Step 7: Level the Base

Compacting the base material in the trench ensures a stable foundation, crucial for the longevity of your wall. Create a level and compact base using gravel or crushed stone. Take your time with this step; an uneven base can lead to a crooked wall or structural issues down the line.

Step 8: Lay the Foundation

For the foundation material, compacted gravel is a top choice. It provides excellent drainage and helps distribute the weight of the wall evenly. Use compacted gravel for a strong, frost-resistant base. Lay a layer of gravel in your trench, then compact it until it’s firm and level. 

Step 9: Place the First Block

Start with the most visible corner or edge. Place the first block in your trench, making sure it’s level from front to back and side to side. This first block sets the stage for the rest of the wall, so take your time to get it right.

Step 10: Install the Remaining Blocks of Your First Row

Continue laying blocks, keeping each level and tight against the previous one. Adjust with a rubber mallet as needed, and consider using construction adhesive for extra stability in cold climates.

Step 11: Check Level Regularly

As you build, use a long level to check that your row is even. Irregularities at the base can amplify as you build up, leading to a crooked wall. Be sure to do this every few blocks for each row you build.

Step 12: Install Your Drainage System

Right after laying the first row of blocks, it’s time to install the drainage system. Incorporating effective drainage solutions is especially important in areas prone to heavy rain or snowmelt. 

  • Lay a perforated drainage pipe at the base of the wall, behind the first row, ensuring it has a slight downward slope towards the intended drainage area. 
  • Cover the pipe with landscape fabric to prevent clogging and then backfill with gravel.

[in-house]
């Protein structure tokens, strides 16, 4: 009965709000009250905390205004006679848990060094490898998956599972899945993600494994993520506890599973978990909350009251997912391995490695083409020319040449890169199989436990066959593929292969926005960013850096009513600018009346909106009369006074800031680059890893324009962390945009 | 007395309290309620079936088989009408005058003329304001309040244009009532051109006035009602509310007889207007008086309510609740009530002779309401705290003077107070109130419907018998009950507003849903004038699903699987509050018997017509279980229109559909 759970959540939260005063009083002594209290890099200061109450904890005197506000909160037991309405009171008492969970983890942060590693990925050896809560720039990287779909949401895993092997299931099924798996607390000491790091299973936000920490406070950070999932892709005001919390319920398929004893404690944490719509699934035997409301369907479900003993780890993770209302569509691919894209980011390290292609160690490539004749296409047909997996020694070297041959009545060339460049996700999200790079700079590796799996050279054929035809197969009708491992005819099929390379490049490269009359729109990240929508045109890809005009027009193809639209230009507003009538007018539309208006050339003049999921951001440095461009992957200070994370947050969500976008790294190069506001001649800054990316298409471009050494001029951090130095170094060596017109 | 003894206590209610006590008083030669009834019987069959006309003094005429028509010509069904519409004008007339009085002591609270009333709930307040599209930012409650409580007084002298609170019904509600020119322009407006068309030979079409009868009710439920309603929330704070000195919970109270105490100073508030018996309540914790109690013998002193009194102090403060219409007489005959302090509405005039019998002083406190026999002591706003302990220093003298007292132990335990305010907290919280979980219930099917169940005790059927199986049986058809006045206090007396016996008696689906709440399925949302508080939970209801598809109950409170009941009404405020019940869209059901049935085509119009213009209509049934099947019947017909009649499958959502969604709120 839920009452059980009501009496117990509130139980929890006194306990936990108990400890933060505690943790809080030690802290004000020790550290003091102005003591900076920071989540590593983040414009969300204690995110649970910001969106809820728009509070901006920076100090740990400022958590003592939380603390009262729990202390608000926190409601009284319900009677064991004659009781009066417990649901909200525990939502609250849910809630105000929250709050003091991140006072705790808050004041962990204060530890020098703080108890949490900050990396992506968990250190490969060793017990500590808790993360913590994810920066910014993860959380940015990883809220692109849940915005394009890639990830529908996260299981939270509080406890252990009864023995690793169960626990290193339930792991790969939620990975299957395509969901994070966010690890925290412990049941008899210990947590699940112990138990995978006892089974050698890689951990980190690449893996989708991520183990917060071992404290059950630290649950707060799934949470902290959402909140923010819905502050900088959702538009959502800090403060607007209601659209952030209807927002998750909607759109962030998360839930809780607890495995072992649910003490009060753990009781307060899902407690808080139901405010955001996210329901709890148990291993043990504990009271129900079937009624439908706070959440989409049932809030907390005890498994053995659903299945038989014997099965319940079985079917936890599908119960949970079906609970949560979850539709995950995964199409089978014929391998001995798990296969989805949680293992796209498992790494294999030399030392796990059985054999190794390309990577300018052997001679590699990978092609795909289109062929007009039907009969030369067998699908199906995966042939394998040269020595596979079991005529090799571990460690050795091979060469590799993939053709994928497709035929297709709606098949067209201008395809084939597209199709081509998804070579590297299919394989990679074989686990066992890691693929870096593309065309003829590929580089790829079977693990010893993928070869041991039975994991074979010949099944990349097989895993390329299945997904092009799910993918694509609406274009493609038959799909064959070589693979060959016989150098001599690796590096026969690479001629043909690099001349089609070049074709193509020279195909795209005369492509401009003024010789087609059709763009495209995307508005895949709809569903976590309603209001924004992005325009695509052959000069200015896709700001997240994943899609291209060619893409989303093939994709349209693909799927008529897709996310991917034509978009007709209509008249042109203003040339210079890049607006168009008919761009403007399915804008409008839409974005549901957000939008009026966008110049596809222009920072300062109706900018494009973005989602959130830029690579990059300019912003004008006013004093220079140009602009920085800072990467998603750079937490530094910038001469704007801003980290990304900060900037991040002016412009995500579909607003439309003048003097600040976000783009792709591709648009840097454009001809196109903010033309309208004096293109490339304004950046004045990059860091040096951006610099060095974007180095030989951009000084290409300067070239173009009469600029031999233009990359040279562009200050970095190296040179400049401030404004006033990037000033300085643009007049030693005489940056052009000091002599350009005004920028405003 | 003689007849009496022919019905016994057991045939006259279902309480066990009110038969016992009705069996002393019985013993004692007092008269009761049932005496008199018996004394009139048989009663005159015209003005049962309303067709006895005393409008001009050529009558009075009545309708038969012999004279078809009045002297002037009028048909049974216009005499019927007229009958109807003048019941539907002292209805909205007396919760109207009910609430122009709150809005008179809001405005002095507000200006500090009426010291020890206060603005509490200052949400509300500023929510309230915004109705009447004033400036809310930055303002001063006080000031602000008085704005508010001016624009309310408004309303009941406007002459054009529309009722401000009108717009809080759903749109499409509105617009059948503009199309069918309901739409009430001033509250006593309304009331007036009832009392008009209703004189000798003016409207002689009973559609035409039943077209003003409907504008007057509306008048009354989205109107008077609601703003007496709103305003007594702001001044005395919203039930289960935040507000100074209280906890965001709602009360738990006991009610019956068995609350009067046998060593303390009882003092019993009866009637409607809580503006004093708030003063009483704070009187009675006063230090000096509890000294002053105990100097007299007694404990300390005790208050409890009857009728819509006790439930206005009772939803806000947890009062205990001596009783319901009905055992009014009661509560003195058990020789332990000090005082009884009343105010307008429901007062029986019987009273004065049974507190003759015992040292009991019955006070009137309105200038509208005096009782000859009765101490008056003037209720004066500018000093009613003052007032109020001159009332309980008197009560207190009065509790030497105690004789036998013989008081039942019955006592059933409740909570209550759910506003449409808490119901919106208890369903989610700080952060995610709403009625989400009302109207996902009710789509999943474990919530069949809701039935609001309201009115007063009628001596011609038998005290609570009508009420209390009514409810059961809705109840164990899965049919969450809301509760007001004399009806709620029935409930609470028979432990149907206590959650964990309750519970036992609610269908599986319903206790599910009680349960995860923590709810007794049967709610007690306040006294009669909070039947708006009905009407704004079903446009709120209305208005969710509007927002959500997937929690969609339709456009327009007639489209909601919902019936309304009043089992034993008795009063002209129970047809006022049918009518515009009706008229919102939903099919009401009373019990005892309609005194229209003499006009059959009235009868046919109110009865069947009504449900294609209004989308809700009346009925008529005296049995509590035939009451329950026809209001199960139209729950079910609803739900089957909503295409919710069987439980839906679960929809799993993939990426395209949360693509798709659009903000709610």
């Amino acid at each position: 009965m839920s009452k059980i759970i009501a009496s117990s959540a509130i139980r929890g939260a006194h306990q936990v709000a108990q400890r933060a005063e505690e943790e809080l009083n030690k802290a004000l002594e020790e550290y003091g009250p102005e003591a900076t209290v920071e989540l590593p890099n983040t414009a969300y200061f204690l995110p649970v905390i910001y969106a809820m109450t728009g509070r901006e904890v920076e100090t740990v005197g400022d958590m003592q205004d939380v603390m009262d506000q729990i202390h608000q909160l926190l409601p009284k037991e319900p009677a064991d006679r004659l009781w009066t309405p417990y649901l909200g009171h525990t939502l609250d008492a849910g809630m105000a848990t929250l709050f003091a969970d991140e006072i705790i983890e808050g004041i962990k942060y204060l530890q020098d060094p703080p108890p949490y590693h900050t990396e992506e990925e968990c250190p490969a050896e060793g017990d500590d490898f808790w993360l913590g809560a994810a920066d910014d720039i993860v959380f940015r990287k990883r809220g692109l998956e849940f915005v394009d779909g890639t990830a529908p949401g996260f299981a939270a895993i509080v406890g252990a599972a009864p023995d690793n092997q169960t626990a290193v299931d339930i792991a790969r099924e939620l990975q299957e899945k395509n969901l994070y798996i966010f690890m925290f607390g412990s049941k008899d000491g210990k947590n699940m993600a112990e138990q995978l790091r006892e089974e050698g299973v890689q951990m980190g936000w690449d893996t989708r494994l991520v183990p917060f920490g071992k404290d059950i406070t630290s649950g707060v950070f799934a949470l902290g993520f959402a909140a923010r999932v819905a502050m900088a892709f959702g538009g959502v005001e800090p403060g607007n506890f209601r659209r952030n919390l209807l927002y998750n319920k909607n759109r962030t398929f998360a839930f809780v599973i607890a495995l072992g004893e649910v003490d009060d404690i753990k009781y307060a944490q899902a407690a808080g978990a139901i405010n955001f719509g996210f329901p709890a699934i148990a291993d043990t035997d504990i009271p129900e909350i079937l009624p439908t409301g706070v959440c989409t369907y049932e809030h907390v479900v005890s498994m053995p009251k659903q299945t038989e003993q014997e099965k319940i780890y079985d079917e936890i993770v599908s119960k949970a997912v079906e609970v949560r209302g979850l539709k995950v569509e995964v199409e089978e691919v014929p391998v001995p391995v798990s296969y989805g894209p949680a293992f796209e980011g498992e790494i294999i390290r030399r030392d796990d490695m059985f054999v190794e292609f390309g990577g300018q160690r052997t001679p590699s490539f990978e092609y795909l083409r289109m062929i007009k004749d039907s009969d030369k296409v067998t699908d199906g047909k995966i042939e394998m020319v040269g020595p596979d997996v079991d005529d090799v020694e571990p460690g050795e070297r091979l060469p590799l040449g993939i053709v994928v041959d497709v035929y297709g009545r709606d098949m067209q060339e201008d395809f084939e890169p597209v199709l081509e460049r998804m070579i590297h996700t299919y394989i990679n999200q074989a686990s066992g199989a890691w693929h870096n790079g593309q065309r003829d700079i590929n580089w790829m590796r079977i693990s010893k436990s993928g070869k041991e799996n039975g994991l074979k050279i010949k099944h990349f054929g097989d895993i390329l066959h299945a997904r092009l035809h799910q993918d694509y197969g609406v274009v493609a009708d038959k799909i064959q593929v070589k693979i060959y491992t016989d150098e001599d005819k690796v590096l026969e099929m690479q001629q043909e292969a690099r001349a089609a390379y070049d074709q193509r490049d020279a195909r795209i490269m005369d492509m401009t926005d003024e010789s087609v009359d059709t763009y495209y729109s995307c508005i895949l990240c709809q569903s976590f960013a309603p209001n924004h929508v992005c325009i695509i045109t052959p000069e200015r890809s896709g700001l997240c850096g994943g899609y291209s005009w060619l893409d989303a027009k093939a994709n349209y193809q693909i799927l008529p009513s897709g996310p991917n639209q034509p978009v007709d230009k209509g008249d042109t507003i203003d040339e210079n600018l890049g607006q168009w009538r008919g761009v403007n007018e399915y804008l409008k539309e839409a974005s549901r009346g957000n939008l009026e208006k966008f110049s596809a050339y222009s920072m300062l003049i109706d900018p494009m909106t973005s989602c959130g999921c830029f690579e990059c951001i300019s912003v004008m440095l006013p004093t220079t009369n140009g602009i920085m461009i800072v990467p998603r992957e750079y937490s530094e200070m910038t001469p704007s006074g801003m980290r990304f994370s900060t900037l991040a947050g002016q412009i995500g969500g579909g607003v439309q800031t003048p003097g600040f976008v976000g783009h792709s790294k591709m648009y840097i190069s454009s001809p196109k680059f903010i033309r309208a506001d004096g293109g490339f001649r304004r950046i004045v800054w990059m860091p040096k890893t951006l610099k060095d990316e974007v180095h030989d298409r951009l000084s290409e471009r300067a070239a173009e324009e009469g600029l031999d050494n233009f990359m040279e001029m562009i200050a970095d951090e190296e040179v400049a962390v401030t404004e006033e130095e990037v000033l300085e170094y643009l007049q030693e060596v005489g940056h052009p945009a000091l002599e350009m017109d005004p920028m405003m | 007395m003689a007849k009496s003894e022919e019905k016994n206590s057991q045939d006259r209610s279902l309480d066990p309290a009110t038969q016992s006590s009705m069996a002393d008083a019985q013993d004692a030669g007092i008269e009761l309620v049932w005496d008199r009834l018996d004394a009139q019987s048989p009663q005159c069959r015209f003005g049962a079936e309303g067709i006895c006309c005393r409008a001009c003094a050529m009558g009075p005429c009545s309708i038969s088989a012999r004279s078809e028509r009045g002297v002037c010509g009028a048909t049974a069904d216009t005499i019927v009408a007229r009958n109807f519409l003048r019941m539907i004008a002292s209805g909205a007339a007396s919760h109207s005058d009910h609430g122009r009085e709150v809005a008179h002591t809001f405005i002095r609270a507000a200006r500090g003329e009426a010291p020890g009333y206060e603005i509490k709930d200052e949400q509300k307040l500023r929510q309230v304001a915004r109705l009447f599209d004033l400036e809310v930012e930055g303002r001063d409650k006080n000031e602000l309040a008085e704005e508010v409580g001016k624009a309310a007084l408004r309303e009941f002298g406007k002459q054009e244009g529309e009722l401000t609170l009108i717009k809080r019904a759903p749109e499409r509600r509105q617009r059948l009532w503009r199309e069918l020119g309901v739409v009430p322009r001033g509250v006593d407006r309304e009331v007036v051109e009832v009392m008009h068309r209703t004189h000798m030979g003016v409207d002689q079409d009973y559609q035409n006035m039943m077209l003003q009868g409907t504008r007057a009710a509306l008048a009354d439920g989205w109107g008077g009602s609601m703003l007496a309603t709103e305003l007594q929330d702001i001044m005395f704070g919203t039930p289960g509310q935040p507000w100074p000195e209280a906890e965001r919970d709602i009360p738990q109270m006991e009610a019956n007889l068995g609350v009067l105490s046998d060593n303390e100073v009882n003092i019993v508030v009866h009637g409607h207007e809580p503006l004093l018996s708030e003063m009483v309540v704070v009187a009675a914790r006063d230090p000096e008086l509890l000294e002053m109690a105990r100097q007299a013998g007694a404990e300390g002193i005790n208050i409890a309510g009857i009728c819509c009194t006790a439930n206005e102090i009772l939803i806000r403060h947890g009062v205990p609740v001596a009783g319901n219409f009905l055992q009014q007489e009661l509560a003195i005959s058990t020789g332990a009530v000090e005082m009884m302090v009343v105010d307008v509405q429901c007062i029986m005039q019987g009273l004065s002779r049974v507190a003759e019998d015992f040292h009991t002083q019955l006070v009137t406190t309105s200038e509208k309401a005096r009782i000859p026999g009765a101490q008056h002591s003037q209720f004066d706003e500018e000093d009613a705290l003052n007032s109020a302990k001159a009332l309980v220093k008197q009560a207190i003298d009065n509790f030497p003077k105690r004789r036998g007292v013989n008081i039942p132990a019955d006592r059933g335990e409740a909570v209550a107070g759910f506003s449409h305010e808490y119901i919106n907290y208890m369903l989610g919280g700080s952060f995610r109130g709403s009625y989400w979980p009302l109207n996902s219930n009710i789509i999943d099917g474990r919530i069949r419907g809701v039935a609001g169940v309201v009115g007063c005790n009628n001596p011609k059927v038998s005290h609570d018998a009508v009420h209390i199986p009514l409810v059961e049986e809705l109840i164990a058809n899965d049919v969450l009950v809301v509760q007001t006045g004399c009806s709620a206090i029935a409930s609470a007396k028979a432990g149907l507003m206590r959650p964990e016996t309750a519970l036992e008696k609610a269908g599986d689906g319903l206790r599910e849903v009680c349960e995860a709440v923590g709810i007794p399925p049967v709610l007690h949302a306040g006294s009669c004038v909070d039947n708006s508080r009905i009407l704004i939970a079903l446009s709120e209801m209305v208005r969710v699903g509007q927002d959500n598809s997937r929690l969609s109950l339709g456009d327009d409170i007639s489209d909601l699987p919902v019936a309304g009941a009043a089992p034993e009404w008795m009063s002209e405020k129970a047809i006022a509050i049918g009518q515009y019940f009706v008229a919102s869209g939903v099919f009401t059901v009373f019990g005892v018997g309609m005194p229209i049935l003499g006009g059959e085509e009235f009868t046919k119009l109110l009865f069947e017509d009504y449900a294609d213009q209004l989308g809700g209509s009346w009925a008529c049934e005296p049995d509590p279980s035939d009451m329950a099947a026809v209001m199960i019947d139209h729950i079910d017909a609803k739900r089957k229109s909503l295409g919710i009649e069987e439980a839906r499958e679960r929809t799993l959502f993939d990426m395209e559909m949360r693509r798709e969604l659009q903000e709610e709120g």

This setup will facilitate water movement away from the wall, crucial for preventing pressure build-up and ensuring the longevity of your structure.

Step 13: Build Up and Backfill

With each new row, offset the blocks for better stability and backfill with gravel to enhance drainage. Compact the backfilled gravel before adding your next row.

Step 14: Cap the Wall

Finish your wall with capstones, securing them with construction adhesive. Ensure they slightly overhang the blocks below for effective water runoff.

Step 15: Final Touches

Backfill the area behind the wall with soil up to the level of the capstones. Consider landscaping this area with grass or shrubs for added stability and aesthetics.

Maintaining Your Retaining Wall

Regular maintenance ensures your retaining wall withstands the harsh winters and rapid thaws characteristic of southern Alberta. 

Here are some quick tips to ensure your hard work building your retaining wall lasts:

  • Inspect your wall seasonally for any signs of movement, cracks, or bulging, which could indicate drainage issues or frost heave damage. 
  • Keep the drainage path clear of debris to ensure water flows freely away from the wall. 
  • During the spring thaw and after heavy rainfall, check the wall and adjacent soil for any signs of erosion or water pooling.
  • In winter, avoid piling snow against your retaining wall. The weight of the snow and the water from melting snow can exert undue pressure on the structure. Instead, shovel snow away from the wall to a safer location. 

By maintaining diligent care of your retaining wall, you can preserve the integrity and appearance of your landscape investment and enjoy your retaining wall for years to come.